Brian E Carpenter <brian(_dot_)e(_dot_)carpenter(_at_)gmail(_dot_)com> writes:
On 2009-01-23 10:30, Theodore Tso wrote:
Ultimately, I suspect the list of contributors is a good and polite
thing to do out of courtesy, but it's not all that useful from an IPR
point of view. Even if there was code that you wanted to use from a
pre-RFC5378 text, you wouldn't need or want to contact *all* the
contributors; you would want to know who contributed the portion of
the RFC containing the code that you wanted to use in an
implementation (either proprietary or open source).
To be clear about the case of code: the right to use code was already
granted under the old rules; it's the right to use non-code text in
non-IETF derivative works that is made possible by the new rules.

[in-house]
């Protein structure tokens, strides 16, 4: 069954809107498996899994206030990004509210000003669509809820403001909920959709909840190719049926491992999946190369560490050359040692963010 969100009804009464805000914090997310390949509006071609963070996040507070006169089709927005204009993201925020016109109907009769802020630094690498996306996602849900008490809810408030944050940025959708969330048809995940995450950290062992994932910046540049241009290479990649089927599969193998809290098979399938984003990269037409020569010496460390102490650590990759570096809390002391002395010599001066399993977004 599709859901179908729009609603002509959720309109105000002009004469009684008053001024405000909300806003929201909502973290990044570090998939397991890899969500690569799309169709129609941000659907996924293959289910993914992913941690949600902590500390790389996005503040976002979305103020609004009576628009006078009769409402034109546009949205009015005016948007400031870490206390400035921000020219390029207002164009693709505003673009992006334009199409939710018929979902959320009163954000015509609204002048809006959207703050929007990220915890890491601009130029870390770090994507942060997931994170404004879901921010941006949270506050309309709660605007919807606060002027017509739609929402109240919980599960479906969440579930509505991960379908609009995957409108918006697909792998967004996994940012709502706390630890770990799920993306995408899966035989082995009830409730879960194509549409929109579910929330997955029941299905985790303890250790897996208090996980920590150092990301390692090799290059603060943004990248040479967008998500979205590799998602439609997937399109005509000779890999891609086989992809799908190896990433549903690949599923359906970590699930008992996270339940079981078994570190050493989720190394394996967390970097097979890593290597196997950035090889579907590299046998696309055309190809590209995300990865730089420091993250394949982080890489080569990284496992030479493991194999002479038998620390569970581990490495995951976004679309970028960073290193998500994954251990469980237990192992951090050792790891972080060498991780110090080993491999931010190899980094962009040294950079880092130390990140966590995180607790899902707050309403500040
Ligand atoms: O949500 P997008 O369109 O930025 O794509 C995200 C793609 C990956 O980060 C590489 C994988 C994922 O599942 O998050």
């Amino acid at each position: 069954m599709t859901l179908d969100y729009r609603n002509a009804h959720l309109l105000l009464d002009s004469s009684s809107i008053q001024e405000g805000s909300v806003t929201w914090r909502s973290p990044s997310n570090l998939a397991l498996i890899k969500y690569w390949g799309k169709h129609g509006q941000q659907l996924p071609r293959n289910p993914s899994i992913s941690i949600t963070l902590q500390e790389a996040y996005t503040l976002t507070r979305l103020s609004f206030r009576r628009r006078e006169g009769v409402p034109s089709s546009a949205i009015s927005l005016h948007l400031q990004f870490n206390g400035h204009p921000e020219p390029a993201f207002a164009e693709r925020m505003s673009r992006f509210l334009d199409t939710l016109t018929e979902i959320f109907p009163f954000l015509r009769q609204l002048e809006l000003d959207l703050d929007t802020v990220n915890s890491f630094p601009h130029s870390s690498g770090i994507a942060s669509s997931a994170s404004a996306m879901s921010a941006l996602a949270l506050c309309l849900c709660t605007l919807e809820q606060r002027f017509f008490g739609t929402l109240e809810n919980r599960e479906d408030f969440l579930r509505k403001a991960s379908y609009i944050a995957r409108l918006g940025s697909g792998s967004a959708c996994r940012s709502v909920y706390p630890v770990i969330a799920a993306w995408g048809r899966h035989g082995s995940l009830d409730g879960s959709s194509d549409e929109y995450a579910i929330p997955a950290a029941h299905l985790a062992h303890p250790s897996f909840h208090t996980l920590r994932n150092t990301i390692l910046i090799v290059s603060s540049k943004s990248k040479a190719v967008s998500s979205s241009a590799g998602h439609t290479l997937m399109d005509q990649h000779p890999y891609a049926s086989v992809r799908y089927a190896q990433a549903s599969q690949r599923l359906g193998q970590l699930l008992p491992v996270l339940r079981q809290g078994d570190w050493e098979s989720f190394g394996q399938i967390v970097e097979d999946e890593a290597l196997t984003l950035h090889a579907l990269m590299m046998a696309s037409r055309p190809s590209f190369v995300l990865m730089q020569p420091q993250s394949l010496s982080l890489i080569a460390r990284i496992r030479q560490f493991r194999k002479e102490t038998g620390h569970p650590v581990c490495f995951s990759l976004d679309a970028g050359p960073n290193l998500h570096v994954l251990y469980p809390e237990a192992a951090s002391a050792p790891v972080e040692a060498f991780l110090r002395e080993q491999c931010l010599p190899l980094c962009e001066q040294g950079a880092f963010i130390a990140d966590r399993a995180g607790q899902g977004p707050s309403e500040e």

RFC3978 and RFC3667 include:
"(E) to extract, copy, publish, display, distribute, modify and
incorporate into other works, for any purpose (and not limited
to use within the IETF Standards Process) any executable code
or code fragments that are included in any IETF Document..."
Those right are not granted to "third parties", only to the ISOC/IETF.
The section before the paragraph you quote from RFC 3978 begins with:
a. To the extent that a Contribution or any portion thereof is
protected by copyright and other rights of authorship, the
Contributor, and each named co-Contributor, and the organization
he or she represents or is sponsored by (if any) grant a
perpetual, irrevocable, non-exclusive, royalty-free, world-wide
right and license to the ISOC and the IETF under all intellectual
property rights in the Contribution:
So I disagree that the right to use code was already granted under RFC
3978. In fact, I believe this was one of the main flaws with RFC 3978.
Ietf mailing list